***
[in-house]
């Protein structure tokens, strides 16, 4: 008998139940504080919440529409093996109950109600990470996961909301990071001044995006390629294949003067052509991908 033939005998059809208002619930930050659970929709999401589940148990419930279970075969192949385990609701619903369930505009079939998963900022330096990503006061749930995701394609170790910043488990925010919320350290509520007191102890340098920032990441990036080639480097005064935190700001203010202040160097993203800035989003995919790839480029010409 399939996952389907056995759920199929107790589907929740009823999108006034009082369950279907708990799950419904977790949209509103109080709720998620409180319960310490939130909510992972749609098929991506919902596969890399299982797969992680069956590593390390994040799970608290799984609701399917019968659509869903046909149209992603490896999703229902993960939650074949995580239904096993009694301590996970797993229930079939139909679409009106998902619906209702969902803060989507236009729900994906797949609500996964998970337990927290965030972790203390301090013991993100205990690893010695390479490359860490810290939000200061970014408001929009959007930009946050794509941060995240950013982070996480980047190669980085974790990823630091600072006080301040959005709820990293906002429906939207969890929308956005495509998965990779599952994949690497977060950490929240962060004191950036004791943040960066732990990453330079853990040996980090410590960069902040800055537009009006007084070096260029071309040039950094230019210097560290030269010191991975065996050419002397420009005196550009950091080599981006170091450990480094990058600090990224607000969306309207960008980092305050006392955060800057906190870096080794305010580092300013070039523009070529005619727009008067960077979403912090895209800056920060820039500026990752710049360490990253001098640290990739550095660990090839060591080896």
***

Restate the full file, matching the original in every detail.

[in-house]
């Protein structure tokens, strides 16, 4: 008998139940504080919440529409093996109950109600990470996961909301990071001044995006390629294949003067052509991908 033939005998059809208002619930930050659970929709999401589940148990419930279970075969192949385990609701619903369930505009079939998963900022330096990503006061749930995701394609170790910043488990925010919320350290509520007191102890340098920032990441990036080639480097005064935190700001203010202040160097993203800035989003995919790839480029010409 399939996952389907056995759920199929107790589907929740009823999108006034009082369950279907708990799950419904977790949209509103109080709720998620409180319960310490939130909510992972749609098929991506919902596969890399299982797969992680069956590593390390994040799970608290799984609701399917019968659509869903046909149209992603490896999703229902993960939650074949995580239904096993009694301590996970797993229930079939139909679409009106998902619906209702969902803060989507236009729900994906797949609500996964998970337990927290965030972790203390301090013991993100205990690893010695390479490359860490810290939000200061970014408001929009959007930009946050794509941060995240950013982070996480980047190669980085974790990823630091600072006080301040959005709820990293906002429906939207969890929308956005495509998965990779599952994949690497977060950490929240962060004191950036004791943040960066732990990453330079853990040996980090410590960069902040800055537009009006007084070096260029071309040039950094230019210097560290030269010191991975065996050419002397420009005196550009950091080599981006170091450990480094990058600090990224607000969306309207960008980092305050006392955060800057906190870096080794305010580092300013070039523009070529005619727009008067960077979403912090895209800056920060820039500026990752710049360490990253001098640290990739550095660990090839060591080896």